In the typical modern factory, signs are everywhere. While the intention is good, the effect can be counterproductive. People get "sign fatigue" and start tuning out the flood of messages. In some facilities, there are so many signs overhead, on the walls, and on equipment that they blend into each other and ratchet up the background noise.
Reserve sign usage for important messages. When signs become too abundant, people start ignoring all of them.
People may disregard a particular sign because they believe the information is outdated or incorrect. If you think a safety sign is outdated or incorrect, tell your supervisor and ask to be notified of the resolution.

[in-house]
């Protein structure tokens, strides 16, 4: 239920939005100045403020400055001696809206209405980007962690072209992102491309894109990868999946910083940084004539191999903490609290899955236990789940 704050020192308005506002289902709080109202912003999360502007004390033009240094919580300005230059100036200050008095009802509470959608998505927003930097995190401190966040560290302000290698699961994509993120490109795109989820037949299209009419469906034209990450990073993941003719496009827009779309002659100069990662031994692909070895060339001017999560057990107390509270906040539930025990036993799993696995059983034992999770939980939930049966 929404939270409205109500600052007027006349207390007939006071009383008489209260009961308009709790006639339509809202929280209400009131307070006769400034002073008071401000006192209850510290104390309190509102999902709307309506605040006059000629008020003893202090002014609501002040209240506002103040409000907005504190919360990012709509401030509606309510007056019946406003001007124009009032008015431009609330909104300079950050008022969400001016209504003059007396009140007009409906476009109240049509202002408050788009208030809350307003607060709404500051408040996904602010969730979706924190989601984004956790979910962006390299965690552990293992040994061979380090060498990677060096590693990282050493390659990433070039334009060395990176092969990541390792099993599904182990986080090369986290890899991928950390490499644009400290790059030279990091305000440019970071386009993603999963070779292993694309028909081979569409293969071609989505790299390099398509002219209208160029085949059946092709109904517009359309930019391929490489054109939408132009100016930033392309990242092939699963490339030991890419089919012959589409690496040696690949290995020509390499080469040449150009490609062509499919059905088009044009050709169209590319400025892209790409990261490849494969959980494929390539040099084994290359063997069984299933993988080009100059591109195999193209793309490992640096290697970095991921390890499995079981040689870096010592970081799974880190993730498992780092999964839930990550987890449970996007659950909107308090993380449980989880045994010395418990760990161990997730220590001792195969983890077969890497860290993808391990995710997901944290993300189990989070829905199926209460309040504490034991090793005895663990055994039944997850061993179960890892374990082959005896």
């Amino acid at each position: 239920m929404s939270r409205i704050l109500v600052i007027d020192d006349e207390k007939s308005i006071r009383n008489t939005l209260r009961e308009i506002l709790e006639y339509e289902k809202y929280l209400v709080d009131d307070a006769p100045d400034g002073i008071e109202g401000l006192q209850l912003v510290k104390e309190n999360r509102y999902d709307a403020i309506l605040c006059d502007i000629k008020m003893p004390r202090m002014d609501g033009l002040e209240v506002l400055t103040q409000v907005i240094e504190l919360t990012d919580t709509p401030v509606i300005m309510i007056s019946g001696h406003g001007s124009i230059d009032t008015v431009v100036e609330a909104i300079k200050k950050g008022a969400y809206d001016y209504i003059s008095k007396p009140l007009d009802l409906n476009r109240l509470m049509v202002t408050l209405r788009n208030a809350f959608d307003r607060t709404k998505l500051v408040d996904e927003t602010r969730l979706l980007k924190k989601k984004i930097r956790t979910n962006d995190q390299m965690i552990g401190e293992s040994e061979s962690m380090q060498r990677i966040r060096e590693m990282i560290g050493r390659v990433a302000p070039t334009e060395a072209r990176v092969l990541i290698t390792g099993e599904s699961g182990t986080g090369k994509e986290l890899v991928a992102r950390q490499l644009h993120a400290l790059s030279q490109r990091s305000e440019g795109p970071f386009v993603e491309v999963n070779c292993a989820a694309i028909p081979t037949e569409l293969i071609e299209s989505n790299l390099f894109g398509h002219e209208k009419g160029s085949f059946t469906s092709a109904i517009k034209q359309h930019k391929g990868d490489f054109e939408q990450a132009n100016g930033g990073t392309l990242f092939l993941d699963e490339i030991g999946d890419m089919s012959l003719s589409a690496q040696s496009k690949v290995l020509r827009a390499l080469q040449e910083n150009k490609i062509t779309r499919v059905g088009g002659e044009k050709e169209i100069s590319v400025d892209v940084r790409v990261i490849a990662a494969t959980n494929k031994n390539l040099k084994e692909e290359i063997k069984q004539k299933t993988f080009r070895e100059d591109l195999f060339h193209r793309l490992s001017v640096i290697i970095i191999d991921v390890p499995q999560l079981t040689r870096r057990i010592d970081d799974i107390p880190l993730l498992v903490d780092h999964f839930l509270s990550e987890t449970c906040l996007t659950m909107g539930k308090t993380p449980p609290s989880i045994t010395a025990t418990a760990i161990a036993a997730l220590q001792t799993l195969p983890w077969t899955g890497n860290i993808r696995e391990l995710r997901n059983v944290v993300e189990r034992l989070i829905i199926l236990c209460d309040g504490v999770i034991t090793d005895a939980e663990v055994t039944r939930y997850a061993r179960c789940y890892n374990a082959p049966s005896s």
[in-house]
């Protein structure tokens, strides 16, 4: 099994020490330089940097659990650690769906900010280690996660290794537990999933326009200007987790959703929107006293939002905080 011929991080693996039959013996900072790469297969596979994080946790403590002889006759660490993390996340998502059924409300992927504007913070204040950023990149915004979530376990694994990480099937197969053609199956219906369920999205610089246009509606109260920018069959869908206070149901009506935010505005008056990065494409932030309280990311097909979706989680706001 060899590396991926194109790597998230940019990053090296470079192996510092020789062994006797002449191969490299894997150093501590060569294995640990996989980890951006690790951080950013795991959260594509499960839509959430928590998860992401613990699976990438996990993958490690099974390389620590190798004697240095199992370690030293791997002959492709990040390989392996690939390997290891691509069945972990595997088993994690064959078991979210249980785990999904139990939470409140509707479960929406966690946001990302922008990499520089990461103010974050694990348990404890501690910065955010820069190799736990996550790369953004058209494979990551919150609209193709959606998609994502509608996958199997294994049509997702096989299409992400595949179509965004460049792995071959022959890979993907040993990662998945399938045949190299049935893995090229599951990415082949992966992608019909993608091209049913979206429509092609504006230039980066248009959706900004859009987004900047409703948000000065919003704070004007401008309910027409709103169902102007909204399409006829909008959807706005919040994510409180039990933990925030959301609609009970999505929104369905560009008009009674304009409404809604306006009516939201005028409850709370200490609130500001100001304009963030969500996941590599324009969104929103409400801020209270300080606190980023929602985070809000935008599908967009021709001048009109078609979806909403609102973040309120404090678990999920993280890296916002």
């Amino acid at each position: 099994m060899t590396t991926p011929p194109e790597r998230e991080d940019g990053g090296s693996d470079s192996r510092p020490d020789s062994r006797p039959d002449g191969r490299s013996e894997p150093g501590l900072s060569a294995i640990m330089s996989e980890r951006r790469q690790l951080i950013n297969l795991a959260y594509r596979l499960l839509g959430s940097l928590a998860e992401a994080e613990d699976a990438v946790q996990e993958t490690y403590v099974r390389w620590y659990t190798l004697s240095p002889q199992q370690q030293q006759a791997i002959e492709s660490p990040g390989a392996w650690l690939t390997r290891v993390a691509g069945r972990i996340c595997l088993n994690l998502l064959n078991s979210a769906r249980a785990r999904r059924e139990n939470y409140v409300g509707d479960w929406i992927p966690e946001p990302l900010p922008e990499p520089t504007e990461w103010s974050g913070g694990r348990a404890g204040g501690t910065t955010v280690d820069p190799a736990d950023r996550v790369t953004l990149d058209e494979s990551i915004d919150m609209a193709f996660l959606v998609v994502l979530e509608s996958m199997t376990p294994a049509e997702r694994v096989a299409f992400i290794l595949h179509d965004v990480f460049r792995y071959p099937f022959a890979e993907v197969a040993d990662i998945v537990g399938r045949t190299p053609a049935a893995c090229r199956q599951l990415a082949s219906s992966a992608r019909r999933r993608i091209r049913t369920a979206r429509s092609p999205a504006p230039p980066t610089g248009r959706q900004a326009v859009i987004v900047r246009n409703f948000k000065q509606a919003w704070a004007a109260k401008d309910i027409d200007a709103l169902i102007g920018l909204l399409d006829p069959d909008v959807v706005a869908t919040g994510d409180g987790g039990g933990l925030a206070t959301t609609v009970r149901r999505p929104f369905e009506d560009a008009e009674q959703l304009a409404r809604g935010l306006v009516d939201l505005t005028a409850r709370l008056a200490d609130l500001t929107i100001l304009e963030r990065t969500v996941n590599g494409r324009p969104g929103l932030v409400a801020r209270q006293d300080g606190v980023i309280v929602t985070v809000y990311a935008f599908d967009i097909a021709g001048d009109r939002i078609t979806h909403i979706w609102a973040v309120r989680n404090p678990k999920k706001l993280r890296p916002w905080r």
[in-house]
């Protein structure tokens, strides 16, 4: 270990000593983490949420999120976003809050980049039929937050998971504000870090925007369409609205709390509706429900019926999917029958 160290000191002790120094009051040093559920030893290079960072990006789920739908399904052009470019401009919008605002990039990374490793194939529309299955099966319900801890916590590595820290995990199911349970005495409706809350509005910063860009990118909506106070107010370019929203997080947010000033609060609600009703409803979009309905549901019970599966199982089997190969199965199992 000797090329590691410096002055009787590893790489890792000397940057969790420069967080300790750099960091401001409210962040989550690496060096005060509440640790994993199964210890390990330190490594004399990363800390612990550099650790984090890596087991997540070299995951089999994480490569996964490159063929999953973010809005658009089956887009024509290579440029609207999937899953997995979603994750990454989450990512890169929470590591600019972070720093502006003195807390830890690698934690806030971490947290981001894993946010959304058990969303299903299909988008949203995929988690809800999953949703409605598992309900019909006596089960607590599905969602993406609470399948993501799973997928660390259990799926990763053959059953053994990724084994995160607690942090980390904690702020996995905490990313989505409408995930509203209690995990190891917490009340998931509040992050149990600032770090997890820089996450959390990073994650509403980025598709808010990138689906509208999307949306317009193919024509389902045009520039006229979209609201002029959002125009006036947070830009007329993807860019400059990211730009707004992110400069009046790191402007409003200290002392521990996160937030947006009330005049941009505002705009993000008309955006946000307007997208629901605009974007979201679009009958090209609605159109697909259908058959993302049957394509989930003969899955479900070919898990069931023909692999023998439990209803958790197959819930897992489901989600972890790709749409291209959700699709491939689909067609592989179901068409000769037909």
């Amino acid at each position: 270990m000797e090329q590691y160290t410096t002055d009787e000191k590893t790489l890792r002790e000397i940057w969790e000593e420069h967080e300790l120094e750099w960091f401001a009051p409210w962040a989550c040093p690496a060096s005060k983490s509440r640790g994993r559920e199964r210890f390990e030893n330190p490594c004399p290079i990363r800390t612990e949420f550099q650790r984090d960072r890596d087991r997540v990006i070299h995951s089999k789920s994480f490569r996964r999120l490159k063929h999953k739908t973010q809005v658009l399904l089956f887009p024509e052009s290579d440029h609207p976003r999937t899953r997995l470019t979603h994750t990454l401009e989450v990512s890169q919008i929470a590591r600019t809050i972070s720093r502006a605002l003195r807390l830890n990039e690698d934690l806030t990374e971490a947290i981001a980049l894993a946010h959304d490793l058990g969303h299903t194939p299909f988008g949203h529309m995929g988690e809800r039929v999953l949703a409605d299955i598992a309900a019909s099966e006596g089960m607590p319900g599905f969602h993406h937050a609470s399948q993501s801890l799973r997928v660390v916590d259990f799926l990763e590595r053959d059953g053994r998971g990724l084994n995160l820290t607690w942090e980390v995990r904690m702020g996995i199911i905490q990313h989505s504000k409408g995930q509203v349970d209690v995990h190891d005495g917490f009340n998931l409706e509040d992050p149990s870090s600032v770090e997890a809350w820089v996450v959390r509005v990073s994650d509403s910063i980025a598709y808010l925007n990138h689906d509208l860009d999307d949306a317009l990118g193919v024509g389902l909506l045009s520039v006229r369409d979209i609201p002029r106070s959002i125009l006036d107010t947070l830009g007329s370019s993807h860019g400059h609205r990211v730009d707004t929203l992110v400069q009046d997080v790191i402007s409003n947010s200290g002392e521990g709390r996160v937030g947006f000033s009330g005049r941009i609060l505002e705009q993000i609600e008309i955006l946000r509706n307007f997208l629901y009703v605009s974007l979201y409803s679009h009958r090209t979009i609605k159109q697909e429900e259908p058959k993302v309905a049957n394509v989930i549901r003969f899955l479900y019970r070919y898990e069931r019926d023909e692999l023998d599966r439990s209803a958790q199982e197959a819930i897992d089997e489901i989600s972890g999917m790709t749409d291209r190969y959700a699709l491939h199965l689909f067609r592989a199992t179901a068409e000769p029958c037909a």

Outdated signage can be a lethal problem in applications covered by NFPA 70E. Don’t assume the original sign reflects current conditions. When working around energized equipment, use the sign as a starting point rather than a substitute for hazard analysis.
A final note: Don’t assume a danger doesn’t exist just because a corresponding sign isn’t there.